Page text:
the crime, the circumstances under which and the terms in which the complaint
was made are relevant.
The fact that without making a complaint she said that she had been ravished
is not relevant as conduct under this section, though it may be relevant--
(i) as a dying declaration under section 32(1)(a); or
(ii) as corroborative evidence under section 157.
(k)
The question is whether A was robbed.
The fact that soon after the alleged robbery he made a complaint relating to the
offence, the circumstances under which and the terms in which the complaint
was made are relevant.
The fact that he said he had been robbed without making any complaint is not
relevant as conduct under this section, though it may be relevant--
(i) as a dying declaration under section 32(1)(a); or
(ii) as corroborative evidence under section 157.
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Evidence
21
Facts necessary to explain or introduce relevant facts
9.  Facts necessary to explain or introduce a fact in issue or
relevant fact, or which support or rebut an inference suggested by
a fact in issue or relevant fact, or which establish the identity of
any thing or person whose identity is relevant, or fix the time or
place at which any fact in issue or relevant fact happened or which
show the relation of parties by whom any such fact was transacted,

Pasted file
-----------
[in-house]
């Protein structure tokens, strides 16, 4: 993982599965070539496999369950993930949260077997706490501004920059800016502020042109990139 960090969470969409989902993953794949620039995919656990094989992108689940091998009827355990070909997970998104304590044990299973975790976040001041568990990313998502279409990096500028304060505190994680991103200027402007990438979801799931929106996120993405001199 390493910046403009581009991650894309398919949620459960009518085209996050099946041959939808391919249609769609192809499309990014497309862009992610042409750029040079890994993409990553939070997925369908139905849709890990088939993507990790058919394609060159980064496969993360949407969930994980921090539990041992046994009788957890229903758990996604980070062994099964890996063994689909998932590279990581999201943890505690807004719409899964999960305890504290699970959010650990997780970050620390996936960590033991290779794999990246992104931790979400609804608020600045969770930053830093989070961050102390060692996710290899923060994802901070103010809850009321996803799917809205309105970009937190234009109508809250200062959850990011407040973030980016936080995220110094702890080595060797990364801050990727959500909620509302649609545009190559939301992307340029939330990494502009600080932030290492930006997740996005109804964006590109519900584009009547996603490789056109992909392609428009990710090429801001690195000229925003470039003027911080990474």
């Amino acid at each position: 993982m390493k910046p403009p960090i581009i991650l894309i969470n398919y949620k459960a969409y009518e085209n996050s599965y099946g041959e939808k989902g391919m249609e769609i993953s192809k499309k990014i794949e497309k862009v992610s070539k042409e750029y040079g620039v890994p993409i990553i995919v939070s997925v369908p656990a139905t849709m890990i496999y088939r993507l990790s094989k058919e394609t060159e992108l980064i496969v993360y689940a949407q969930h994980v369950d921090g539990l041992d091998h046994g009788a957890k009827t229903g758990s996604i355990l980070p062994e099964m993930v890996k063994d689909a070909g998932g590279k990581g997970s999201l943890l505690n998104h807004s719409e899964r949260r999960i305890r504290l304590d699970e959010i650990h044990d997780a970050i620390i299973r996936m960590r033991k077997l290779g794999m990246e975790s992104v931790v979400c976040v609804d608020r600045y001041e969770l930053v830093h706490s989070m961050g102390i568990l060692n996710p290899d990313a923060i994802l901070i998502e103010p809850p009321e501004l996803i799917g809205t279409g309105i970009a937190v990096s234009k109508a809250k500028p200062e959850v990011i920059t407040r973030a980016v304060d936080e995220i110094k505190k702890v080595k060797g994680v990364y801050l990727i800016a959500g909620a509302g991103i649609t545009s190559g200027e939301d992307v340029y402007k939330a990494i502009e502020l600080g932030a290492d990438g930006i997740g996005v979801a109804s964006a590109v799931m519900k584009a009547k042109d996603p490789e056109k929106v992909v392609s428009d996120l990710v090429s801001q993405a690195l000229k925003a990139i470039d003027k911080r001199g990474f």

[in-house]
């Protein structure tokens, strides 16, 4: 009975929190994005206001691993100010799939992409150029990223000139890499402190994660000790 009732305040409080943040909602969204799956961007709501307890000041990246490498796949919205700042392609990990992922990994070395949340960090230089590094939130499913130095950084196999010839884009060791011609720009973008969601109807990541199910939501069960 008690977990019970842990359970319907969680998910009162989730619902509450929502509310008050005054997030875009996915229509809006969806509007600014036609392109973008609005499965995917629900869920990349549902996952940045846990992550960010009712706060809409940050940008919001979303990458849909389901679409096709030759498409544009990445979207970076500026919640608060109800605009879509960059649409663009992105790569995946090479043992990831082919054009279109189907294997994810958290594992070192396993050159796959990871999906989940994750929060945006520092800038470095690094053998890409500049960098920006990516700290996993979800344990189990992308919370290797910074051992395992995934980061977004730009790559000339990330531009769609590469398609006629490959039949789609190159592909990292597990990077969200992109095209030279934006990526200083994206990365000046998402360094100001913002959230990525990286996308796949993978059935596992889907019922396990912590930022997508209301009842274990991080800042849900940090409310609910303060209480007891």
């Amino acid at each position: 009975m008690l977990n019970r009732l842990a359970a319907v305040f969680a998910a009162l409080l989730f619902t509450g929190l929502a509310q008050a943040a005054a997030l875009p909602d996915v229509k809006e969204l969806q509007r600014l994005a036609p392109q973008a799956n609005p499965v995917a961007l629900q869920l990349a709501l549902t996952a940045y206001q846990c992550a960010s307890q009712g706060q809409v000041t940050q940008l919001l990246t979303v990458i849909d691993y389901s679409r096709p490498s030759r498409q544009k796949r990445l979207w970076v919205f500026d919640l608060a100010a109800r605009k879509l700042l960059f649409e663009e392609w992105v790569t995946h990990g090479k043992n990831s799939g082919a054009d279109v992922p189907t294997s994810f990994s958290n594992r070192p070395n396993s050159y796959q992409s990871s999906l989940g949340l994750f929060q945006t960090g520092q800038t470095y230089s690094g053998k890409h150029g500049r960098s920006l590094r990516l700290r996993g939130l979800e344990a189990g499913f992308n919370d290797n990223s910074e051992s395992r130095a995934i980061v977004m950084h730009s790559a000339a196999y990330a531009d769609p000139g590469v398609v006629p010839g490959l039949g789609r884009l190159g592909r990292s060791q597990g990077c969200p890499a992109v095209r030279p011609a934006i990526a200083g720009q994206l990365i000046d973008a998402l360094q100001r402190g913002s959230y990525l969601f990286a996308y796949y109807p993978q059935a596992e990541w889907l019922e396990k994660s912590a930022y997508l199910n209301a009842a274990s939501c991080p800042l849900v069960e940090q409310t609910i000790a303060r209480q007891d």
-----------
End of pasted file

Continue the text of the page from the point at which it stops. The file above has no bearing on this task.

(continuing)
are relevant so far as they are necessary for that purpose.
ILLUSTRATIONS
(a)
The question is whether a given document is the will of A.
The state of A's property and of his family at the date of the alleged will may
be relevant facts.
(b)  A sues B for a libel imputing disgraceful conduct to A; B affirms that the
matter alleged to be libellous is true.
The position and relations of the parties at the time when the libel was
published may be relevant facts as intoductory to the facts in issue.
The particulars of a dispute between A and B about a matter unconnected with
the alleged libel are irrelevant, though the fact that there was a dispute may be
relevant if it affected the relations between A and B.
(c)
A is accused of a crime.
The fact that soon after the commission of the crime A absconded from his
house is relevant under section 8 as conduct subsequent to and affected by facts
in issue.
The fact that at the time when he left home he had sudden and urgent business